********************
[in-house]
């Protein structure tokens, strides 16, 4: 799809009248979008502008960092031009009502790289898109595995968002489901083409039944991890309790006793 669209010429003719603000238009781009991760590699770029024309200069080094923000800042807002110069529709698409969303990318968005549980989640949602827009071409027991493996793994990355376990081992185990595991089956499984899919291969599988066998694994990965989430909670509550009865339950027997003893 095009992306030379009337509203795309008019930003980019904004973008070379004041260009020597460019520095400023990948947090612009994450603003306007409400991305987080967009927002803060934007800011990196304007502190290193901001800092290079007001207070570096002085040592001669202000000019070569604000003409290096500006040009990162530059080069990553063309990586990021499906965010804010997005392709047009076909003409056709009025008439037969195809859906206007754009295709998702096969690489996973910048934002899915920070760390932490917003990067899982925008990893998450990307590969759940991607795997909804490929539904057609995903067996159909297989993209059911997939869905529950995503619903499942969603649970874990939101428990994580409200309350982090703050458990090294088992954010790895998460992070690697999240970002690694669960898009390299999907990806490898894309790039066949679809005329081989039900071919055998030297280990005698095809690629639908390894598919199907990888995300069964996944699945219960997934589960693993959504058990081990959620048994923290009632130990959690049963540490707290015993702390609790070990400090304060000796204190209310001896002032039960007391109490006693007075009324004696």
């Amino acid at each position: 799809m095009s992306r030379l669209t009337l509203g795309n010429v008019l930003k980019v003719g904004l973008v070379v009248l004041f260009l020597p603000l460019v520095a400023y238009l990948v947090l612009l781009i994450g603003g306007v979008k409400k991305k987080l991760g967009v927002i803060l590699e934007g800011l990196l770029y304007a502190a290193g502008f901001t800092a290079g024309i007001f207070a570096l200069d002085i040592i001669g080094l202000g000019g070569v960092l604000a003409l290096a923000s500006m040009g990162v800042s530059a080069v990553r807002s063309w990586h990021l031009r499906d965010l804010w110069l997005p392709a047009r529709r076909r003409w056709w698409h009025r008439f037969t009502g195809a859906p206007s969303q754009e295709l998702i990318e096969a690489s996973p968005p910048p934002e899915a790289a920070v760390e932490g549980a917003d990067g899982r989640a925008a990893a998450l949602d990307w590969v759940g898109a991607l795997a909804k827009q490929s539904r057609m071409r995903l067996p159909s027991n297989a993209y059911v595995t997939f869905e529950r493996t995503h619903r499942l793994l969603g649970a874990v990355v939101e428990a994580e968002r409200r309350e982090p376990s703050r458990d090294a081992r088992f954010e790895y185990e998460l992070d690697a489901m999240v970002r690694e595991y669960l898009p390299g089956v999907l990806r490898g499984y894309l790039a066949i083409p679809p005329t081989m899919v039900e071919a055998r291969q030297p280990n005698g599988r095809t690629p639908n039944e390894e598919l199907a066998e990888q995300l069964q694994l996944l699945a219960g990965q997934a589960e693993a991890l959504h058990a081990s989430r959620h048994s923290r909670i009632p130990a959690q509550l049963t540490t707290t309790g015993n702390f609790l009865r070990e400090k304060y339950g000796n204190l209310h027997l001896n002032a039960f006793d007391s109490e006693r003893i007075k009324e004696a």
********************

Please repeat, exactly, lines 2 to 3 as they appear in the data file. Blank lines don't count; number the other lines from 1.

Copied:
């Protein structure tokens, strides 16, 4: 799809009248979008502008960092031009009502790289898109595995968002489901083409039944991890309790006793 669209010429003719603000238009781009991760590699770029024309200069080094923000800042807002110069529709698409969303990318968005549980989640949602827009071409027991493996793994990355376990081992185990595991089956499984899919291969599988066998694994990965989430909670509550009865339950027997003893 095009992306030379009337509203795309008019930003980019904004973008070379004041260009020597460019520095400023990948947090612009994450603003306007409400991305987080967009927002803060934007800011990196304007502190290193901001800092290079007001207070570096002085040592001669202000000019070569604000003409290096500006040009990162530059080069990553063309990586990021499906965010804010997005392709047009076909003409056709009025008439037969195809859906206007754009295709998702096969690489996973910048934002899915920070760390932490917003990067899982925008990893998450990307590969759940991607795997909804490929539904057609995903067996159909297989993209059911997939869905529950995503619903499942969603649970874990939101428990994580409200309350982090703050458990090294088992954010790895998460992070690697999240970002690694669960898009390299999907990806490898894309790039066949679809005329081989039900071919055998030297280990005698095809690629639908390894598919199907990888995300069964996944699945219960997934589960693993959504058990081990959620048994923290009632130990959690049963540490707290015993702390609790070990400090304060000796204190209310001896002032039960007391109490006693007075009324004696």
């Amino acid at each position: 799809m095009s992306r030379l669209t009337l509203g795309n010429v008019l930003k980019v003719g904004l973008v070379v009248l004041f260009l020597p603000l460019v520095a400023y238009l990948v947090l612009l781009i994450g603003g306007v979008k409400k991305k987080l991760g967009v927002i803060l590699e934007g800011l990196l770029y304007a502190a290193g502008f901001t800092a290079g024309i007001f207070a570096l200069d002085i040592i001669g080094l202000g000019g070569v960092l604000a003409l290096a923000s500006m040009g990162v800042s530059a080069v990553r807002s063309w990586h990021l031009r499906d965010l804010w110069l997005p392709a047009r529709r076909r003409w056709w698409h009025r008439f037969t009502g195809a859906p206007s969303q754009e295709l998702i990318e096969a690489s996973p968005p910048p934002e899915a790289a920070v760390e932490g549980a917003d990067g899982r989640a925008a990893a998450l949602d990307w590969v759940g898109a991607l795997a909804k827009q490929s539904r057609m071409r995903l067996p159909s027991n297989a993209y059911v595995t997939f869905e529950r493996t995503h619903r499942l793994l969603g649970a874990v990355v939101e428990a994580e968002r409200r309350e982090p376990s703050r458990d090294a081992r088992f954010e790895y185990e998460l992070d690697a489901m999240v970002r690694e595991y669960l898009p390299g089956v999907l990806r490898g499984y894309l790039a066949i083409p679809p005329t081989m899919v039900e071919a055998r291969q030297p280990n005698g599988r095809t690629p639908n039944e390894e598919l199907a066998e990888q995300l069964q694994l996944l699945a219960g990965q997934a589960e693993a991890l959504h058990a081990s989430r959620h048994s923290r909670i009632p130990a959690q509550l049963t540490t707290t309790g015993n702390f609790l009865r070990e400090k304060y339950g000796n204190l209310h027997l001896n002032a039960f006793d007391s109490e006693r003893i007075k009324e004696a």